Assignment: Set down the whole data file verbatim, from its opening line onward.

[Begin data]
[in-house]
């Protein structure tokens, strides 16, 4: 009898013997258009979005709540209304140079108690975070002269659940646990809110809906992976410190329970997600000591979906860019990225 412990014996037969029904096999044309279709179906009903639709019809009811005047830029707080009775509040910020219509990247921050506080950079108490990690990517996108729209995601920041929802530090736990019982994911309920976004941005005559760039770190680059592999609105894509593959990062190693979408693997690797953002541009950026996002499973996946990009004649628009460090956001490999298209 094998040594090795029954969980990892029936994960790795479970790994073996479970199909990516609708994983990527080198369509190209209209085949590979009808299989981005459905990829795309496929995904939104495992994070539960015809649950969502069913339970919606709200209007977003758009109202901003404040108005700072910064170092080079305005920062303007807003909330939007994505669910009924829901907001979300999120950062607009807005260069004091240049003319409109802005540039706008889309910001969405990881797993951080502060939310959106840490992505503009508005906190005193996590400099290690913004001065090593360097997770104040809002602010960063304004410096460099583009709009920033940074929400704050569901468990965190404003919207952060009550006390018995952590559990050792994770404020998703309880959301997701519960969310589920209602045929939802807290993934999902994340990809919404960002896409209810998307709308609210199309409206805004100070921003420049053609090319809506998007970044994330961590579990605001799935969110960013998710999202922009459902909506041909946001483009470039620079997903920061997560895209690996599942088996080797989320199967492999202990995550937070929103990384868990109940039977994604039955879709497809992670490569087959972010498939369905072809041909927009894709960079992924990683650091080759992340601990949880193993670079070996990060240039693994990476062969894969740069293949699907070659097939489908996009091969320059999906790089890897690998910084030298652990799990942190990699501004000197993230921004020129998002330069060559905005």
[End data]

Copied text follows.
[in-house]
């Protein structure tokens, strides 16, 4: 009898013997258009979005709540209304140079108690975070002269659940646990809110809906992976410190329970997600000591979906860019990225 412990014996037969029904096999044309279709179906009903639709019809009811005047830029707080009775509040910020219509990247921050506080950079108490990690990517996108729209995601920041929802530090736990019982994911309920976004941005005559760039770190680059592999609105894509593959990062190693979408693997690797953002541009950026996002499973996946990009004649628009460090956001490999298209 094998040594090795029954969980990892029936994960790795479970790994073996479970199909990516609708994983990527080198369509190209209209085949590979009808299989981005459905990829795309496929995904939104495992994070539960015809649950969502069913339970919606709200209007977003758009109202901003404040108005700072910064170092080079305005920062303007807003909330939007994505669910009924829901907001979300999120950062607009807005260069004091240049003319409109802005540039706008889309910001969405990881797993951080502060939310959106840490992505503009508005906190005193996590400099290690913004001065090593360097997770104040809002602010960063304004410096460099583009709009920033940074929400704050569901468990965190404003919207952060009550006390018995952590559990050792994770404020998703309880959301997701519960969310589920209602045929939802807290993934999902994340990809919404960002896409209810998307709308609210199309409206805004100070921003420049053609090319809506998007970044994330961590579990605001799935969110960013998710999202922009459902909506041909946001483009470039620079997903920061997560895209690996599942088996080797989320199967492999202990995550937070929103990384868990109940039977994604039955879709497809992670490569087959972010498939369905072809041909927009894709960079992924990683650091080759992340601990949880193993670079070996990060240039693994990476062969894969740069293949699907070659097939489908996009091969320059999906790089890897690998910084030298652990799990942190990699501004000197993230921004020129998002330069060559905005």